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Why Are the Uros Islands of Lake Titicaca Always Moving?

About 500 years ago, the indigenous Uros (Uru) people of southeastern Peru abandoned life on dry land and created a unique society on Lake Titicaca, using dried totora reeds to create about 50 islands, complete with huts, furniture, canoes, a lookout tower, and even shops for tourists, all made from the sturdy reeds. Back then, the Uros were constantly under attack from Incan tribes, and they thought that living on the lake would provide more safety.

A society built on reeds:

  • The islands are 4 to 8 feet (1.2 to 2.4 m) thick, but the top layer can become soft and spongy. As the reeds disintegrate from the bottom of the islands, residents must add more reeds to the surface.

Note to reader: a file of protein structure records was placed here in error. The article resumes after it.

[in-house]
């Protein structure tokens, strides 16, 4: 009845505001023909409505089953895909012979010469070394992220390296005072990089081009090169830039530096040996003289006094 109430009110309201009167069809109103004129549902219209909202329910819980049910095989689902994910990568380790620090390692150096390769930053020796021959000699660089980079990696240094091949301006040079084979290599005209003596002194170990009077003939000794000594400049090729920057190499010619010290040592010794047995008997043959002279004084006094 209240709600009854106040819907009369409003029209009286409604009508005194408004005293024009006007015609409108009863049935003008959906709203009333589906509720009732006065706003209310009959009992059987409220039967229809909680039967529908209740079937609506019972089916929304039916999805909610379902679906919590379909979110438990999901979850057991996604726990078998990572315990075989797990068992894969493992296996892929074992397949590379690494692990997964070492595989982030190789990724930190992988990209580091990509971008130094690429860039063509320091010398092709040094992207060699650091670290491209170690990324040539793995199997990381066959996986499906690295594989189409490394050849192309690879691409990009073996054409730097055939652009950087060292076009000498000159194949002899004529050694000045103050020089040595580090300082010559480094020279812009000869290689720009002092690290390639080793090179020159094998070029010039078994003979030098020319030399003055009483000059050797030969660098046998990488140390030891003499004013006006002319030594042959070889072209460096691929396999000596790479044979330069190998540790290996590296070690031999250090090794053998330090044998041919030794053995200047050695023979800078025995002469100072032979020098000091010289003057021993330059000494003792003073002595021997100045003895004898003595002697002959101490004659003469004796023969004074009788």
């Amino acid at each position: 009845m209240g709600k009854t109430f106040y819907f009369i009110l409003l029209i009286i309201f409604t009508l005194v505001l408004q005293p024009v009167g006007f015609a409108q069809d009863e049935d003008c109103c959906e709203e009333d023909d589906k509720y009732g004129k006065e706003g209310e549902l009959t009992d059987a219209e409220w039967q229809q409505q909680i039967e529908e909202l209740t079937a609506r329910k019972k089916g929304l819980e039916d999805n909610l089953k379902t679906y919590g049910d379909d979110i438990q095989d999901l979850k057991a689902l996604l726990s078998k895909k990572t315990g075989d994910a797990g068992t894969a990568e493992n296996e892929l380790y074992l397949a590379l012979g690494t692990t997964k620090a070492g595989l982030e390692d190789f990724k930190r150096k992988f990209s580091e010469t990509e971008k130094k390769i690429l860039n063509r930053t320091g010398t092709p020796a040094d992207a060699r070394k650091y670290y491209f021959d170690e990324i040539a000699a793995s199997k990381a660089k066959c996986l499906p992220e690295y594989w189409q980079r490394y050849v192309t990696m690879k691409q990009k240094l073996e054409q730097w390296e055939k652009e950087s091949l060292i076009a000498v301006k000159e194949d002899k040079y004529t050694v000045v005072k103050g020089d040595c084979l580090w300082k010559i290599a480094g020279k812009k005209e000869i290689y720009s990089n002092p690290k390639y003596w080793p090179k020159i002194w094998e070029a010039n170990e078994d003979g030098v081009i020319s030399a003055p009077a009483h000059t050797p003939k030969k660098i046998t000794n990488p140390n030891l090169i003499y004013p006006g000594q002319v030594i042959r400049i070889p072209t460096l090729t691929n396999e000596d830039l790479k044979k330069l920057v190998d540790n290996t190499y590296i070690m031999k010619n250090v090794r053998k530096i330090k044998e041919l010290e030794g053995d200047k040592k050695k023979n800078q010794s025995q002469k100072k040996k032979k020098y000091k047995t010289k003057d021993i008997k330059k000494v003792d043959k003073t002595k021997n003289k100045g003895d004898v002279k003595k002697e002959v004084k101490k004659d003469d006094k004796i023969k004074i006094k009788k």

• Large islands house about 10 families. Smaller islands, some only about 100 feet (30.5 m) wide, house only two or three families. They are anchored with ropes attached to sticks driven into the lakebed.

  • The Uros have domesticated wild animals to help produce food. Cormorants are kept tethered so they can catch fish for humans, and ibis are used for eggs and butchered for meat.

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More Info: Atlas Obscura

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